Organic and Fairtrade cocoa: a response to an unsustainable production model
While cocoa cultivation is mainly found in the tropical regions of the South, most of the processing and consumption of cocoa products take place in industrialized countries. According to Fairtrade Ibérica reports, cocoa is grown in more than 30 developing countries and 14 million people worldwide depend on its production for their livelihoods.
It is estimated that 90% of the world’s cocoa production comes from small family-owned enterprises and cooperatives that grow cocoa on small fields of less than 5 hectares. Most of them are concentrated in Côte d’Ivoire, Ghana, Peru and the Dominican Republic. In these regions, production falls on on small producers who often work in conditions of inequality, injustice and exploitation.
Cocoa production falls on small producers who very often work in conditions of inequality, injustice and exploitation
Despite being a product in high demand, the price of cocoa beans has plummeted in recent years. Moreover, market access for small producers is difficult. All this leads to imbalances in the production chain that make cocoa a lucrative commodity. Producers earn on average only 6% of the final value of a chocolate bar, a tiny percentage of the sale value, Fairtrade International emphasizes.
Fairtrade makes the difference
Fairtrade was born to reverse this situation: to make cocoa farming more sustainable so that farmers can better support themselves and their families. It is a model that makes a difference in the lives of producers, guaranteeing economically and socially sustainable production systems, and ensuring a minimum price, below which cocoa cannot be bought or sold. It also supports fair remuneration, with a sufficient margin to live and work in decent conditions in the medium and long term.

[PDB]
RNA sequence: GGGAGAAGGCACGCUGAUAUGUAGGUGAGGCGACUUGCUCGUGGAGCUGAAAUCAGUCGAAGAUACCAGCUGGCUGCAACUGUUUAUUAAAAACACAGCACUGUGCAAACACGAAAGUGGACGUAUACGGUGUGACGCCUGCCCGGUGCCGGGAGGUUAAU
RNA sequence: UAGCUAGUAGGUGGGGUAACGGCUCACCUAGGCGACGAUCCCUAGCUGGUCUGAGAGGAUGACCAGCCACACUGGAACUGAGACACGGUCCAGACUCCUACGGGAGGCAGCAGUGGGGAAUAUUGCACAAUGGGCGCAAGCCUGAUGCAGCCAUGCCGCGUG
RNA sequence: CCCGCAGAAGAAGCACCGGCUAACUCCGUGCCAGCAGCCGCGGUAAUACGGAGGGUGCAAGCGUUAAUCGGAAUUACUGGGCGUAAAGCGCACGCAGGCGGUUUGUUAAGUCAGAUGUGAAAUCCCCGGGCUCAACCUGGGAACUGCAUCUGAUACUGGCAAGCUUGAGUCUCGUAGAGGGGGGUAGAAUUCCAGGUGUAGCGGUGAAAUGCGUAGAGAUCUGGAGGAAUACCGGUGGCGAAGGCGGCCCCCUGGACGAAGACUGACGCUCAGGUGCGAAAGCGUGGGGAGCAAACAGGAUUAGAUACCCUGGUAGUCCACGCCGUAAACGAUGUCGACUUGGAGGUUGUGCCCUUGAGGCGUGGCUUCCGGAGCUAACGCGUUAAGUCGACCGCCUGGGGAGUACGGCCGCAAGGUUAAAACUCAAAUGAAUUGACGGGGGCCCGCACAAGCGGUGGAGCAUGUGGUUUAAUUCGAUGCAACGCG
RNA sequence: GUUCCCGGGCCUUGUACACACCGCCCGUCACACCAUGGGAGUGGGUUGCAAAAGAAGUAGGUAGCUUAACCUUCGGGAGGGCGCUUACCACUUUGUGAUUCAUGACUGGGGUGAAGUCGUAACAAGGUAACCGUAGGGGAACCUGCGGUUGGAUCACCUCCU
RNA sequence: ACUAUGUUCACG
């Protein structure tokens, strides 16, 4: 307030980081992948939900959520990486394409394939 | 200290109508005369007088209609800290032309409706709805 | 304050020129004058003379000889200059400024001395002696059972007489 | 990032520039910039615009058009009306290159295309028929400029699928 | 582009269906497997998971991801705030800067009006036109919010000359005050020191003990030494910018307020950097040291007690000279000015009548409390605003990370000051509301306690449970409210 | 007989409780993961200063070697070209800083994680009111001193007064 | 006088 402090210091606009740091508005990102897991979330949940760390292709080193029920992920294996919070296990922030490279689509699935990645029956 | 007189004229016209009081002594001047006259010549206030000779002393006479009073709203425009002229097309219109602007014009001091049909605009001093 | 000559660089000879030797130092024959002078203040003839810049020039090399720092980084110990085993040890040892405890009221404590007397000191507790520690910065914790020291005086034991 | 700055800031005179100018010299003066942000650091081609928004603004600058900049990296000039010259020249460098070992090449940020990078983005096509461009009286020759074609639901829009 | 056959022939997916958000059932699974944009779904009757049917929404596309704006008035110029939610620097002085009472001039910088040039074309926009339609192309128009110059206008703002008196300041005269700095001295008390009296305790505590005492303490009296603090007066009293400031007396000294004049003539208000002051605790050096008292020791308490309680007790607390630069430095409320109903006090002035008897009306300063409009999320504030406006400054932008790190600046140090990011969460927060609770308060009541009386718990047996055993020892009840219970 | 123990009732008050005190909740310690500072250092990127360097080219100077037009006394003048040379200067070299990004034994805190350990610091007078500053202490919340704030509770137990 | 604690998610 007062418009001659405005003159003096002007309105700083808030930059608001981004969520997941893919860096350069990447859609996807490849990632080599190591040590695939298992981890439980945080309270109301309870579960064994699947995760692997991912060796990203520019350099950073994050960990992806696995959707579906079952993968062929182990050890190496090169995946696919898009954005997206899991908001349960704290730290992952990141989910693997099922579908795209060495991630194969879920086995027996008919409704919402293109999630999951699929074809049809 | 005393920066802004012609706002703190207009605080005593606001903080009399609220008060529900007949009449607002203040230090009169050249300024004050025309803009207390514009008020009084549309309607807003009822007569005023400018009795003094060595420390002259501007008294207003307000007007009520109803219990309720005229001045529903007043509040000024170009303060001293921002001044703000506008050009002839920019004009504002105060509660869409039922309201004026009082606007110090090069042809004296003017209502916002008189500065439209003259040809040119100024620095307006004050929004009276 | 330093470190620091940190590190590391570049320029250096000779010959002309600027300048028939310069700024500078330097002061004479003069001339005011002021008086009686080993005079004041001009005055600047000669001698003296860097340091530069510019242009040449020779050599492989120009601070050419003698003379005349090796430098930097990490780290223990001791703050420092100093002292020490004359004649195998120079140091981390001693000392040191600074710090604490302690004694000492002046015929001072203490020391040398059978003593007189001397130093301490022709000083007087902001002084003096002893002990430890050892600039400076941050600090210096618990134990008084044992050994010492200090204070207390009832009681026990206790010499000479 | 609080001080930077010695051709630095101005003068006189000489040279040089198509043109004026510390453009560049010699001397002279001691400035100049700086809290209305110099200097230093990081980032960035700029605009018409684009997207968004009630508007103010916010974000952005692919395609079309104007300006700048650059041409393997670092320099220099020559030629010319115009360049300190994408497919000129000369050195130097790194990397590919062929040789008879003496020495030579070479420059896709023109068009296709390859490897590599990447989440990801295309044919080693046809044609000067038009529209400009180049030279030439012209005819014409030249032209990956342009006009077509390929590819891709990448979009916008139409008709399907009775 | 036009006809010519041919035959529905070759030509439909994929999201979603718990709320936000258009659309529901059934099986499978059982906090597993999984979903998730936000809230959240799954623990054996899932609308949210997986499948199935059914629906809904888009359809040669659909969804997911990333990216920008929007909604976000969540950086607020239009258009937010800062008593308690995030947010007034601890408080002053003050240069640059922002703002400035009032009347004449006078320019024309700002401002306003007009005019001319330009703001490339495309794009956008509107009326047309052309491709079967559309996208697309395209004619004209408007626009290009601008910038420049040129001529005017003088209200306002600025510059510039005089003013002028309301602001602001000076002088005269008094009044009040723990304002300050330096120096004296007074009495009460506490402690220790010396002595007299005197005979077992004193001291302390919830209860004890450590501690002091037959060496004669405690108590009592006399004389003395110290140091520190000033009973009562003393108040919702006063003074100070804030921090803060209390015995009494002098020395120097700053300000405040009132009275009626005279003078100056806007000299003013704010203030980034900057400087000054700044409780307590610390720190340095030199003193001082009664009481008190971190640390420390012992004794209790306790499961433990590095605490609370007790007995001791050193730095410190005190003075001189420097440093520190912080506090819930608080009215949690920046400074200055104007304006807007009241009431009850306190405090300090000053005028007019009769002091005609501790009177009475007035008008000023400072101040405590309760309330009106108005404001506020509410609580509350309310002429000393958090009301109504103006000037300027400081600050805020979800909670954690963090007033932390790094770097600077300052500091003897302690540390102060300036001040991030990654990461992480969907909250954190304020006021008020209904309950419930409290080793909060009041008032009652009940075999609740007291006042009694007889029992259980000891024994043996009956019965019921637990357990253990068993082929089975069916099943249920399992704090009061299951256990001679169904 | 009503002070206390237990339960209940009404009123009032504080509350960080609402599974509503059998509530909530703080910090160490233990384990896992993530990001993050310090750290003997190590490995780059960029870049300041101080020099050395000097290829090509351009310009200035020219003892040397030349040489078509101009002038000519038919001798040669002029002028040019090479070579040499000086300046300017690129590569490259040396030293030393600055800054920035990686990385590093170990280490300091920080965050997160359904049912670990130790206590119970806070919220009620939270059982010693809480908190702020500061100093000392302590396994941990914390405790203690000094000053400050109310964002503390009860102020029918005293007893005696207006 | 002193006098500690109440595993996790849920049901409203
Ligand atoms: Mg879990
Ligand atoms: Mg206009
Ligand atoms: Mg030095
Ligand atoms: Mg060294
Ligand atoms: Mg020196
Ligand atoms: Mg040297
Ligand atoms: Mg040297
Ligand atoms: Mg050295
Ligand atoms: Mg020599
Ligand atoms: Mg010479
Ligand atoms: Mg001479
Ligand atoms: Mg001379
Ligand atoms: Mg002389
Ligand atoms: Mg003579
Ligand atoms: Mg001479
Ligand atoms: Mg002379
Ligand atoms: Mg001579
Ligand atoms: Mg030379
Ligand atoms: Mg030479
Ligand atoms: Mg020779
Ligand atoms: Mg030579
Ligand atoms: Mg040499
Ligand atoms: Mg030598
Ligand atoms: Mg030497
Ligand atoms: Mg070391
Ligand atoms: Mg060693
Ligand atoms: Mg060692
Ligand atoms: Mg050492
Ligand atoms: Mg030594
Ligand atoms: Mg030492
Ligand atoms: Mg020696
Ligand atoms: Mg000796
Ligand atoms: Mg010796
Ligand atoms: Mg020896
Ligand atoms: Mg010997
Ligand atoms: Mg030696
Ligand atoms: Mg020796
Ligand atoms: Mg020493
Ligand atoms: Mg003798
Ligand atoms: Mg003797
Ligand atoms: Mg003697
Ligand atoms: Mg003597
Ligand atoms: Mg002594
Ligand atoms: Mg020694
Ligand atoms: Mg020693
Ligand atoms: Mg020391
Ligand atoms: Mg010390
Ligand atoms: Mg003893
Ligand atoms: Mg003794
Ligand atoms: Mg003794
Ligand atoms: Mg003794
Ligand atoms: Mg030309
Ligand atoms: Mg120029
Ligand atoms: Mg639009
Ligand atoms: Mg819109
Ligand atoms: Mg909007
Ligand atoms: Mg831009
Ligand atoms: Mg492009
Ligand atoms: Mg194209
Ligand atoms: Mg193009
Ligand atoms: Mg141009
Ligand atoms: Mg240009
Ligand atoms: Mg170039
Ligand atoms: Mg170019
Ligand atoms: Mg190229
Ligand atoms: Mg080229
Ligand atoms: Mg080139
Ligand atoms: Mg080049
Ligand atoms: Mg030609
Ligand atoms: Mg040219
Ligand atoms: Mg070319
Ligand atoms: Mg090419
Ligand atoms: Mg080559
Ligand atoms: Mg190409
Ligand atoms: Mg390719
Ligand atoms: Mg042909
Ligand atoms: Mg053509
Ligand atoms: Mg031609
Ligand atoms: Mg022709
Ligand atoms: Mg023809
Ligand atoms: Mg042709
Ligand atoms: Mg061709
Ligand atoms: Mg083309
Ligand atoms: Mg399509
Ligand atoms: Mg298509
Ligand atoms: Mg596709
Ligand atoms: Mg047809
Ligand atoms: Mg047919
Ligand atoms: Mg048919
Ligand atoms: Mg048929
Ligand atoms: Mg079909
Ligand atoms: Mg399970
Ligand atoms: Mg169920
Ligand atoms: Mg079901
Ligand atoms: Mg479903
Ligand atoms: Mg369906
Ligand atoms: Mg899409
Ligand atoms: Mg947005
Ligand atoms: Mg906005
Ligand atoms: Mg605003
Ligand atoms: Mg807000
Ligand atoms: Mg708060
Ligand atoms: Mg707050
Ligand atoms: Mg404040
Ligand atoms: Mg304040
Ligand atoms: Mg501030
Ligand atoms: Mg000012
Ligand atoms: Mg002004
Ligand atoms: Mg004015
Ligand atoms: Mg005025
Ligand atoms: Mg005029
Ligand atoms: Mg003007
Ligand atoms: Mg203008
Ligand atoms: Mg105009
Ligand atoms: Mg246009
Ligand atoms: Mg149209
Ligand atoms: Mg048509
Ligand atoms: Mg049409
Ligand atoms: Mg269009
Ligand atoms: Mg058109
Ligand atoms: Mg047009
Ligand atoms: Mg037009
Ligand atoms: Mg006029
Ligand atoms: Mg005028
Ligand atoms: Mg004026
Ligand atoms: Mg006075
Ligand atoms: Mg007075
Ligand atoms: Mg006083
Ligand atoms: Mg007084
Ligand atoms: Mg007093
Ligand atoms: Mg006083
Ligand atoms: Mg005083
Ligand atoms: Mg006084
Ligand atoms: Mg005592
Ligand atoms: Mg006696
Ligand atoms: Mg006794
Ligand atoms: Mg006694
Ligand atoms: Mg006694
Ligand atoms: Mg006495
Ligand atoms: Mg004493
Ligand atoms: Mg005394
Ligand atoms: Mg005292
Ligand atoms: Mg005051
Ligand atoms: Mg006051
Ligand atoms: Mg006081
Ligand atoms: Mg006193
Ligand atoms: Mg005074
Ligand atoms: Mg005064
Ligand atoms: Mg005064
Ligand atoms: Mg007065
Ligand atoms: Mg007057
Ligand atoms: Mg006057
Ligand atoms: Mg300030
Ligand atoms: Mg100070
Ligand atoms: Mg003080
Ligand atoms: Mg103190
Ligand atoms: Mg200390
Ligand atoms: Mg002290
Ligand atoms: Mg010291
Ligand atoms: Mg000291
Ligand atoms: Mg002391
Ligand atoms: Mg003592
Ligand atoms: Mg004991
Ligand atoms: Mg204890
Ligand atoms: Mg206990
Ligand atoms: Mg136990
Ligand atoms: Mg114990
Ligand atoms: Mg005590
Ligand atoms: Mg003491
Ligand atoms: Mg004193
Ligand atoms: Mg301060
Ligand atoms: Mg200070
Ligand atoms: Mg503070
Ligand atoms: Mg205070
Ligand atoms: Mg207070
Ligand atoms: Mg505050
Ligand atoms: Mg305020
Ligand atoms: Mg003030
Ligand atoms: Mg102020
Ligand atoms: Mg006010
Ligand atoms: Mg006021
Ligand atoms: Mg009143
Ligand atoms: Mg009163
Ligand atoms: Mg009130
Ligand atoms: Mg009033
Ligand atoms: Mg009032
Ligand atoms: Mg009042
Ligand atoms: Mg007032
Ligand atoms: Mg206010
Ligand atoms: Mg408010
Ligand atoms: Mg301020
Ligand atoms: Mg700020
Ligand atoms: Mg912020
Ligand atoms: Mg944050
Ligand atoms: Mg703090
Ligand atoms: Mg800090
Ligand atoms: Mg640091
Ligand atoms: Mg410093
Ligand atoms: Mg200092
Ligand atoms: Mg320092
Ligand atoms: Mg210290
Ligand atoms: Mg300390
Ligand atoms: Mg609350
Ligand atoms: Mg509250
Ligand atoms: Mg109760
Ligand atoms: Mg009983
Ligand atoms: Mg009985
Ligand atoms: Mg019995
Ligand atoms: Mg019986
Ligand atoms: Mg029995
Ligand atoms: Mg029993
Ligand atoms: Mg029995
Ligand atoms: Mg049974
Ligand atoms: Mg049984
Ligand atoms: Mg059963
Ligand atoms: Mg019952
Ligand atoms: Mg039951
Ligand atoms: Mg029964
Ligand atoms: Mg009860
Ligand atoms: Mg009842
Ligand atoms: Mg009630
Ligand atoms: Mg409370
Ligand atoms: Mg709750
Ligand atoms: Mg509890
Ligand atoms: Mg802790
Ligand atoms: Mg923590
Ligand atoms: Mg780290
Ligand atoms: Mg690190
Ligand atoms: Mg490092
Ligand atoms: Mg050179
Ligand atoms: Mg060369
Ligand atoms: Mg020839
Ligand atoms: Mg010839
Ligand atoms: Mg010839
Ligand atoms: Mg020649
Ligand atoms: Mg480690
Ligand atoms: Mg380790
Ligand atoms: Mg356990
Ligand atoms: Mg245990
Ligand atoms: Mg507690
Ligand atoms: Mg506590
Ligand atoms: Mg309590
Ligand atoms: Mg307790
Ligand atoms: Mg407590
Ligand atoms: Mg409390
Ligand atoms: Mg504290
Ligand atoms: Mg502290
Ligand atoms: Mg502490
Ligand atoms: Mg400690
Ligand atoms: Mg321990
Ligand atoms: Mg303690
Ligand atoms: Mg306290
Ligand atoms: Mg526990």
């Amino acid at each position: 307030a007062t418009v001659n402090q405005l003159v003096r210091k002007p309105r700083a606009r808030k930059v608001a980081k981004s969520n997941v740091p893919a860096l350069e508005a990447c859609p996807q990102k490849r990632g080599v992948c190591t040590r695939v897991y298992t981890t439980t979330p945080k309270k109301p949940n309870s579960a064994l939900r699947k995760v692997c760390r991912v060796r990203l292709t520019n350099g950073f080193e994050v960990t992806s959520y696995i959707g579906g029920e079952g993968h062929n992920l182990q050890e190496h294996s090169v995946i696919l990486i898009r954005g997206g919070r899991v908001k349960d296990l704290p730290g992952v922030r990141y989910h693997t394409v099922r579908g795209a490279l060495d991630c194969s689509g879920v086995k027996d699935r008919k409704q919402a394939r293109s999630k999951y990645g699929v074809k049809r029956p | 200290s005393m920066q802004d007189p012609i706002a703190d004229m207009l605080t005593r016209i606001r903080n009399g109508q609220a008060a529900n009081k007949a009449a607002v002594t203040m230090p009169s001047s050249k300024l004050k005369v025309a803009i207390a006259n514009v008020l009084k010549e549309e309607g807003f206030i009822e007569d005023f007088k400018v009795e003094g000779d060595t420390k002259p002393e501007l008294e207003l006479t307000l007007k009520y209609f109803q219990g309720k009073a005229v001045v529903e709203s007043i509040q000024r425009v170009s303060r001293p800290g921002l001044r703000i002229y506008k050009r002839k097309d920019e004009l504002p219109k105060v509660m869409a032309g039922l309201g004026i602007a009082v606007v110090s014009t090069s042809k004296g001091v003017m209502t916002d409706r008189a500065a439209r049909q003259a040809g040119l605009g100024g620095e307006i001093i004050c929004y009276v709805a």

This is evidenced by Fairtrade International‘s latest report. The data shows that from October 2019 to December 2019, farmers in Côte d’Ivoire earned $15.1 million more on their Fairtrade sales compared to conventional prices. And this is just one example. In 2018, a total of 323 farmers’ organisations, representing 322,363 smallholder farmers, were certified to produce and sell Fairtrade cocoa.
In addition, there has been a strong increase in sales of cocoa beans that are both organic and Fairtrade. That is, cocoa that is both socio-economically and environmentally sustainable: it is produced and processed using natural techniques such as crop rotation, biological crop protection, green manure and compost. Between 2014 and 2018, cocoa beans certified by both standards increased by 39% globally, amounting to almost 34 thousand tonnes in 2018.